Orora Workers Lose Their Leave After Level 4
Many E tū members at Orora Packaging plants across the country are returning to work this week with exhausted leave balances, as the company had made them take sick leave and annual leave to cover their wages while the country was in Alert Level 4 lockdown.
While the plants stayed open over the lockdown period to deliver an essential service, many workers stayed home because they met the vulnerable worker categories under the Ministry of Health’s advice, or had childcare duties while schools were closed.
The company’s official position was that workers who were unable to work during Alert Level 4 could either take sick leave or advanced sick leave. Some then had to use annual leave beyond this in order to maintain an income.
The company did not apply for the essential worker leave subsidy and has not provided an adequate reason why they did not, saying that their financial position means that they were able to pay workers their existing leave entitlements instead.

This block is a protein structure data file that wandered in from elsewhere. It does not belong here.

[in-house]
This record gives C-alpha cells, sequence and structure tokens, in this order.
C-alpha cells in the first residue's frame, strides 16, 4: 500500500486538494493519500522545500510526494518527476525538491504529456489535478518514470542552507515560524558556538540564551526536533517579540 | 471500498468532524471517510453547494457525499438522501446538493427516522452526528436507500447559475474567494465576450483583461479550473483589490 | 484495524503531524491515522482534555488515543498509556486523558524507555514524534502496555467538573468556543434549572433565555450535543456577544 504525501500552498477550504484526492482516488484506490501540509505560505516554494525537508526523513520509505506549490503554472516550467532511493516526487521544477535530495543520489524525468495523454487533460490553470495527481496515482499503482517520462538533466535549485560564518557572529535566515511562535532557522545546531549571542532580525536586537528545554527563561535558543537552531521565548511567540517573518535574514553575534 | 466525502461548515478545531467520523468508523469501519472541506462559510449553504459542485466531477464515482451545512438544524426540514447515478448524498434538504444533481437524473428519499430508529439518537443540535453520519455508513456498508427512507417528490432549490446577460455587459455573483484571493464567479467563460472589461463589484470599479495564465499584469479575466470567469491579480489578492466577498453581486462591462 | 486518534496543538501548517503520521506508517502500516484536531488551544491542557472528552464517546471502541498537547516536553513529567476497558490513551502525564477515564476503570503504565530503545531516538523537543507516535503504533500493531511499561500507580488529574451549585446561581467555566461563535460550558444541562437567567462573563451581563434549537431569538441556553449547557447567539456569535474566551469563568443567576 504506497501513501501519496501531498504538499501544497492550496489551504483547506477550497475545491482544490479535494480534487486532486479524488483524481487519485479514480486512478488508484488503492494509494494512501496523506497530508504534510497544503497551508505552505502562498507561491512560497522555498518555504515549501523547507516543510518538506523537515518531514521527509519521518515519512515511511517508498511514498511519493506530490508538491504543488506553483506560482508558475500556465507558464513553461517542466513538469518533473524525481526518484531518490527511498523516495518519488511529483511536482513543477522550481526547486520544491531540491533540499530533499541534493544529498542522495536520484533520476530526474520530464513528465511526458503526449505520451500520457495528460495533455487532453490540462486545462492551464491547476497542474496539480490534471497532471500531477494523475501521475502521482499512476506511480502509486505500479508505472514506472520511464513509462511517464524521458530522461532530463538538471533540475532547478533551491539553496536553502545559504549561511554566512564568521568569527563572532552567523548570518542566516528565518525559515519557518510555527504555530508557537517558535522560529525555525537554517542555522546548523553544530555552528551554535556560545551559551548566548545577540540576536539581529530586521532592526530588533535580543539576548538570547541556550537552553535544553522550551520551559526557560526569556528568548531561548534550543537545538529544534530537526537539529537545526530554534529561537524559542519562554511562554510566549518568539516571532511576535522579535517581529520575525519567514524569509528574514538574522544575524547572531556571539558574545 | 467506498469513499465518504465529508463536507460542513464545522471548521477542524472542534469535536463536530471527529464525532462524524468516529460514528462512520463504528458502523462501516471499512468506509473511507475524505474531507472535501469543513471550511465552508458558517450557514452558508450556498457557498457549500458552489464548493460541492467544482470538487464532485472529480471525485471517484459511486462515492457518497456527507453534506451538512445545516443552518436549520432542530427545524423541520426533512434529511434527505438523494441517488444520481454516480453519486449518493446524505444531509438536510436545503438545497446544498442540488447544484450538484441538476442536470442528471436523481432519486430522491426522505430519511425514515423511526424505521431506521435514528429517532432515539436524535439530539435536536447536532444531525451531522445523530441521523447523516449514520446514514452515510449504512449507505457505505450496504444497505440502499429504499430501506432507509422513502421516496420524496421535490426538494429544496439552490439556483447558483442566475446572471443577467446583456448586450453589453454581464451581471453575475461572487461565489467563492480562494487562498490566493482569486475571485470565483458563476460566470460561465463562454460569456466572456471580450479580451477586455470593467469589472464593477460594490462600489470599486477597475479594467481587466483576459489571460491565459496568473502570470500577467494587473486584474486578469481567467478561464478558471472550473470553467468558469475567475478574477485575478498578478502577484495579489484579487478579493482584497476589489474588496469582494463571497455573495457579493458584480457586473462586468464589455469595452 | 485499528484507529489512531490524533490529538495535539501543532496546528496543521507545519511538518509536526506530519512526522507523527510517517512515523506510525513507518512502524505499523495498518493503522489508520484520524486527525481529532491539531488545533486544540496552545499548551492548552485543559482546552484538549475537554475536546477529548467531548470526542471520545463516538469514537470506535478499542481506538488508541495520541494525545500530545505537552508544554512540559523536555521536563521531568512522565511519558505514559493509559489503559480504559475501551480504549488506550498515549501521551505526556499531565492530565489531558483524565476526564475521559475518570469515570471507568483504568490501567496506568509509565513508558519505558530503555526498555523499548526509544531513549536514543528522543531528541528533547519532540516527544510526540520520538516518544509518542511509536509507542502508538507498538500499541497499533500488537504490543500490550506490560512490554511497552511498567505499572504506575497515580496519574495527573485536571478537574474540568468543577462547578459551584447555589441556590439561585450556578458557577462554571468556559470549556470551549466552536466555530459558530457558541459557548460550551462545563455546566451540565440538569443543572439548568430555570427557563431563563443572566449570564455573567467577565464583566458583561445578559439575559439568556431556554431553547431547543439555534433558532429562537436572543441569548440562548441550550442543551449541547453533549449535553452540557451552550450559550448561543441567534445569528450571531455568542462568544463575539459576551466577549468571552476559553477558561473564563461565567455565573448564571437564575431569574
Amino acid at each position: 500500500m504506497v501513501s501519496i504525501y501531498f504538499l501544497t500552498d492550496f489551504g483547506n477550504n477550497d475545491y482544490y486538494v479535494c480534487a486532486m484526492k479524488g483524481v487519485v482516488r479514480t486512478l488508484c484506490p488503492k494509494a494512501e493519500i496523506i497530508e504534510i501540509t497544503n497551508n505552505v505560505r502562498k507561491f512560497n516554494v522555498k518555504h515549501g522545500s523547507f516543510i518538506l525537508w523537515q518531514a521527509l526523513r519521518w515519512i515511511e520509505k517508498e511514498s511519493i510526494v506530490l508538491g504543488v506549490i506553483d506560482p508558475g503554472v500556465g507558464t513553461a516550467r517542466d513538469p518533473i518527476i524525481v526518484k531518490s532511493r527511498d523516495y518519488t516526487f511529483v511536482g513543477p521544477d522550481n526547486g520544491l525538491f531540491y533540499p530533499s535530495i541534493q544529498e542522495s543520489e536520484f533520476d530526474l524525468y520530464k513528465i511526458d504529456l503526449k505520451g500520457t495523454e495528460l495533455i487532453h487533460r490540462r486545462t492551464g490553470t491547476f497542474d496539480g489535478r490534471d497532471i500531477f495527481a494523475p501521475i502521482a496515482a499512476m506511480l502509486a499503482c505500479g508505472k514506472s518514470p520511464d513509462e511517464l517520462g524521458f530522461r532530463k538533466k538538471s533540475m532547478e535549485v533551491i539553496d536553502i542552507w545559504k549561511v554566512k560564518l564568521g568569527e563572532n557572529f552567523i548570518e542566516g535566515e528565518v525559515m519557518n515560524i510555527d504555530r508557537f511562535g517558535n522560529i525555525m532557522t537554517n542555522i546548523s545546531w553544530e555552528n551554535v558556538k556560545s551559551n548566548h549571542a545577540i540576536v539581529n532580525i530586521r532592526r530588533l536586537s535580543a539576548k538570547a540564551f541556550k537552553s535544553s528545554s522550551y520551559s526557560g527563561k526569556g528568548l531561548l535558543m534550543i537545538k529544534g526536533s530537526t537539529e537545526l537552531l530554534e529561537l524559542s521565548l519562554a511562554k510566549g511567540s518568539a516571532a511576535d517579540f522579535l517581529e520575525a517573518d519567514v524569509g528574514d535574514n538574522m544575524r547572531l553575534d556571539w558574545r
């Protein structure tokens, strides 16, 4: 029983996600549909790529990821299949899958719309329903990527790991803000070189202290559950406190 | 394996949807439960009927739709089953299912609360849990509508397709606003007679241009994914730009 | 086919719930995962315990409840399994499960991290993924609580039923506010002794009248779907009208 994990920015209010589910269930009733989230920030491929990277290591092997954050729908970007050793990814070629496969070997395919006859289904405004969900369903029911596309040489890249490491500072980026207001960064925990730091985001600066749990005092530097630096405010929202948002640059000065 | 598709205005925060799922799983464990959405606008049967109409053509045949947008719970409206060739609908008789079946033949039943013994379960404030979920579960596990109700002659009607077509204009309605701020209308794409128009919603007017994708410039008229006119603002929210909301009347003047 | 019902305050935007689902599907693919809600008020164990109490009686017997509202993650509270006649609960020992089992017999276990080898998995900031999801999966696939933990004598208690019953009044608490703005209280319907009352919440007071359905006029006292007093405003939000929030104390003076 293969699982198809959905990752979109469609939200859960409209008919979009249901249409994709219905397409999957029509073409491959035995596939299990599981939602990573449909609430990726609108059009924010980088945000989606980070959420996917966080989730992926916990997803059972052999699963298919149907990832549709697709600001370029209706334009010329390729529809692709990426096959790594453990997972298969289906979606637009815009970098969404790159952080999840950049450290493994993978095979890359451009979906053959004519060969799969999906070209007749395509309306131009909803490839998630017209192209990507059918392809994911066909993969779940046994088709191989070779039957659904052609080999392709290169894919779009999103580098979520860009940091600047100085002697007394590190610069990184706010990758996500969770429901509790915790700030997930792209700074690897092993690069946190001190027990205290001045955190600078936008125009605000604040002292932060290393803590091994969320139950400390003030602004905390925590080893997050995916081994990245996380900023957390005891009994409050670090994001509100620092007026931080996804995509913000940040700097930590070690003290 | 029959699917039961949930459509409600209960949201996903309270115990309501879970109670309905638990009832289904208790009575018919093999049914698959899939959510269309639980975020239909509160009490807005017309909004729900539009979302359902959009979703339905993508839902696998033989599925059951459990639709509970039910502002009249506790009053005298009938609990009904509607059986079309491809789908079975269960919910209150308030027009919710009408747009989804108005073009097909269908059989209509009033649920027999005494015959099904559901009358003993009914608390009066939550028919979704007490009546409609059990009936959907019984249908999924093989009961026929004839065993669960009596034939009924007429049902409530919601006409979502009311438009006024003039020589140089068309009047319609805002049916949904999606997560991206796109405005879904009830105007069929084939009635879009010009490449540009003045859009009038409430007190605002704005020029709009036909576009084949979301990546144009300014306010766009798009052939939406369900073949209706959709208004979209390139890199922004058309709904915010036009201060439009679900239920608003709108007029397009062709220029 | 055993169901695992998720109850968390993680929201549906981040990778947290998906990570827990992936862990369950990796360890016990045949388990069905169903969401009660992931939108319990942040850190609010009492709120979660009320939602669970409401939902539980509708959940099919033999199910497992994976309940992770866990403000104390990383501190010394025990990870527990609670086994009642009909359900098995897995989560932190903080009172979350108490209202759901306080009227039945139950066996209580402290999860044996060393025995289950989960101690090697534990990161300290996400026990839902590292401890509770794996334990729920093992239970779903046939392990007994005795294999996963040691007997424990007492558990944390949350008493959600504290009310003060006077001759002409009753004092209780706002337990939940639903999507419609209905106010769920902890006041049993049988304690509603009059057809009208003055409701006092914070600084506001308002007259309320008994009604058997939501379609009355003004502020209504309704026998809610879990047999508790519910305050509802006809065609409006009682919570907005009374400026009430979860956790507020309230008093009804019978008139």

Some workers now have negative sick leave balances of two weeks and no annual leave left which will leave them struggling.
“I’m feeling very let down, I thought they would have helped us more. It’s quite upsetting,” says Claudia Richards, who now has no sick leave or annual leave left.
Philip Schaapveld agrees: “I think they are quite disgraceful. Especially under these circumstances in which they are making a lot money. Easily as much as before, if not more.
“To not pay a small number of staff out of a large workforce is not good enough. I think it’s despicable.”
E tū organiser Olly Crawford Ellis says that the company needs to walk the talk with their employment practices.
“The Orora website says: ‘Orora’s values of Teamwork, Passion, Respect and Integrity define who we are and how we operate.’ It’s clear that their decisions over the lockdown period go against everything they claim to stand for.
“Our members are calling on the company to do the right thing and restore leave balances for those affected workers.
“E tū believes this problem is widespread, and many other workers will be in the same position as staff at Orora.”